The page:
Objectives: To utilize sleep fMRI to reveal similarities and differences in brain response to language in infants at-risk for ASD and typically developing controls.
Methods: During natural sleep, brain response to language was evaluated in N=30 ASD (ages 14 to 46 mos) and 14 typical (ages 13 to 41 mos) infants and toddlers using fMRI. Two language tasks were used: prosodic speech consisting of segments of children’s stories as in Redcay and Courchesne (2009) and single word stimuli from a list of words familiar to each participant based on the MacArthur Bates CDI. AFNI software was used to detect and correct for head motion and carry out regression analyses that compared BOLD responses between language blocks and periods of no language stimulation while controlling for potential confounds. After spatial blurring and normalization to standard atlas space, maps of significant language-related response were created for ASD and typical groups and for between groups comparisons, each corrected for multiple comparisons.
Results: In response to prosodic speech, typical toddlers showed positive activation in the primary language processing region, the left superior temporal gyrus, and deactivations in several brain regions such as thalamus. In contrast, ASD toddlers showed activation in midline cuneus /lingual gyrus and in left middle occipital gyrus and bilateral deactivation in angular gyrus and several right frontal regions. In a direct between groups comparison, ASD children had significantly less activation in the left superior temporal gyrus in response to prosodic speech. Single word and non-word stimuli were less potent activators in the typical group, with only subthreshold responses noted in superior temporal gyrus. Strong and widespread deactivations of midline cortical and subcortical structures were observed during this task in the ASD group. On direct comparison, bilateral superior temporal gyrus was significantly under-responsive in the ASD group. Within the ASD group, strong positive correlations were observed with age: Older ASD toddlers showed more widespread and cortical responses compared to younger ASD infants and toddlers.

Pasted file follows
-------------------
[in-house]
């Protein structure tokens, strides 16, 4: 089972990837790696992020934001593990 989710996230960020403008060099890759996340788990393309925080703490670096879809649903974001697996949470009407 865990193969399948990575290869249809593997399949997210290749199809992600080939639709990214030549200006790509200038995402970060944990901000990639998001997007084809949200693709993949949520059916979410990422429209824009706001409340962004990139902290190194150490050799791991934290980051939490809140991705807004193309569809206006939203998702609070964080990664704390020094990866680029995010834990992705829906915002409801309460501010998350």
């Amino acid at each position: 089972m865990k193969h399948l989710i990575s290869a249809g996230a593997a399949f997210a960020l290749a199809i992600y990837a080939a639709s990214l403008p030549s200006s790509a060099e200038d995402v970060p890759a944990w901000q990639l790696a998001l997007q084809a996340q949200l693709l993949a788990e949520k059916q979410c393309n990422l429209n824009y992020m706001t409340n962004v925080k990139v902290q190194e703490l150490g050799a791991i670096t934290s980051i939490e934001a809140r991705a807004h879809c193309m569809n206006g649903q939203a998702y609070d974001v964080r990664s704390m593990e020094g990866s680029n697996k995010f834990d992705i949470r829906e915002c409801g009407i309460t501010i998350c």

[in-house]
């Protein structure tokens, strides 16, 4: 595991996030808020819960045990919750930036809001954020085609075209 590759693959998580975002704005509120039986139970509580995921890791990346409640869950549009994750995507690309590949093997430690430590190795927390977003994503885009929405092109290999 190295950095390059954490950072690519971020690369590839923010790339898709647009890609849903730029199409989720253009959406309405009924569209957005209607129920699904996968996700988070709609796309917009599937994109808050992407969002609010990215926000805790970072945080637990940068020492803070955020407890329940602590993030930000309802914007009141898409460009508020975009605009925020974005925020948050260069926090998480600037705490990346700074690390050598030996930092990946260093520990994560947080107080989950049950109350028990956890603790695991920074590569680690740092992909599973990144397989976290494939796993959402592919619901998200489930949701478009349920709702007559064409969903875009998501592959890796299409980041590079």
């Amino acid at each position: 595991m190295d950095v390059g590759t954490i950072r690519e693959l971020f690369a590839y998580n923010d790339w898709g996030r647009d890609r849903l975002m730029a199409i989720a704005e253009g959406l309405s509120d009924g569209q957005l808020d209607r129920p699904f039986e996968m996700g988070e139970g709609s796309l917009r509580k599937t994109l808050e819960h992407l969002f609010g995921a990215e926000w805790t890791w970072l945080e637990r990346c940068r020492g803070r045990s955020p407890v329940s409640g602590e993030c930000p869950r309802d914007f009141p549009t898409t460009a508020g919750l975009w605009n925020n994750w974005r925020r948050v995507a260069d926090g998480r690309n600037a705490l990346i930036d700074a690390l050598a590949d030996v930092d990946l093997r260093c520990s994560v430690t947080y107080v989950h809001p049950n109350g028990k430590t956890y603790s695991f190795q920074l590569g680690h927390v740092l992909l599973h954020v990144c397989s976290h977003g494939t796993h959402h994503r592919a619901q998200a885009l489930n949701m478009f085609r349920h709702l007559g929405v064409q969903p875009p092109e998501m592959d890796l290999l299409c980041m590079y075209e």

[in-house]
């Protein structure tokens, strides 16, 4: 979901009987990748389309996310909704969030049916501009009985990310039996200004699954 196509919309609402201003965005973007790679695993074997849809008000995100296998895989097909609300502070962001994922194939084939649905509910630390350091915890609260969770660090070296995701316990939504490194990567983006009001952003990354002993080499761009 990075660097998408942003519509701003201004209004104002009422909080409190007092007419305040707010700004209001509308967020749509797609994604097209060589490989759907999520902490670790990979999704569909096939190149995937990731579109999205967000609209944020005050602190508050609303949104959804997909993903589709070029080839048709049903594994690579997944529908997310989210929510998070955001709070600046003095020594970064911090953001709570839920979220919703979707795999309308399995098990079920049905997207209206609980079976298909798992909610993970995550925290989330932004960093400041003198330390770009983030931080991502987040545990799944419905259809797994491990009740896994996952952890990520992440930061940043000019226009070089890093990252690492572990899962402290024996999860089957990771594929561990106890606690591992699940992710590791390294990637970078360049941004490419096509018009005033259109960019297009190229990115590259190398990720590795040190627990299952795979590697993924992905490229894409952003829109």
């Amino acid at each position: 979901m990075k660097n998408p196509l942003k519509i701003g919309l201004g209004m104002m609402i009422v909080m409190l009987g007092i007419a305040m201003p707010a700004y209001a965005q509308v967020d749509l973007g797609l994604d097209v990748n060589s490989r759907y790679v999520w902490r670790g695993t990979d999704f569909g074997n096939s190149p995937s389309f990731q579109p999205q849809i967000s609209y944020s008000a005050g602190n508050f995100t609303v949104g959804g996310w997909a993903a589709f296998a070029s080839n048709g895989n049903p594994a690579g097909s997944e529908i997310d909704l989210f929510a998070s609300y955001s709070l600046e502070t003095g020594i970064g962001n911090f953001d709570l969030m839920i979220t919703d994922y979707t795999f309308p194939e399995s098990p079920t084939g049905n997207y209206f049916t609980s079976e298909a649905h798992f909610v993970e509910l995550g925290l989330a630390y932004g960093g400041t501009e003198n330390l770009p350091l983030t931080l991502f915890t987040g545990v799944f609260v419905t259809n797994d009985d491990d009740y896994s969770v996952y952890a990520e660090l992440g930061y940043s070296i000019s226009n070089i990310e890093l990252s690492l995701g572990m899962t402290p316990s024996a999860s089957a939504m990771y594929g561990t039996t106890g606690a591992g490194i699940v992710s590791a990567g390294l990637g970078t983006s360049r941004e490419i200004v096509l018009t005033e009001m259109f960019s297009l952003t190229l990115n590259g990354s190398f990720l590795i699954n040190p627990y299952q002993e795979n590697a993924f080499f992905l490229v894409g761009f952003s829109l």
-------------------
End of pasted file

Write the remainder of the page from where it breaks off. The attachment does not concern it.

Conclusions: The superior temporal gyrus is consistently recruited in response to both stories and single words in infants and toddlers that are typically developing but not in those with ASD. Thus, with suitable stimuli, it is possible to detect differences in the brain response to language in infants and toddlers at-risk for ASD and holds promise that fMRI may be used to evaluate risk for autism in the future.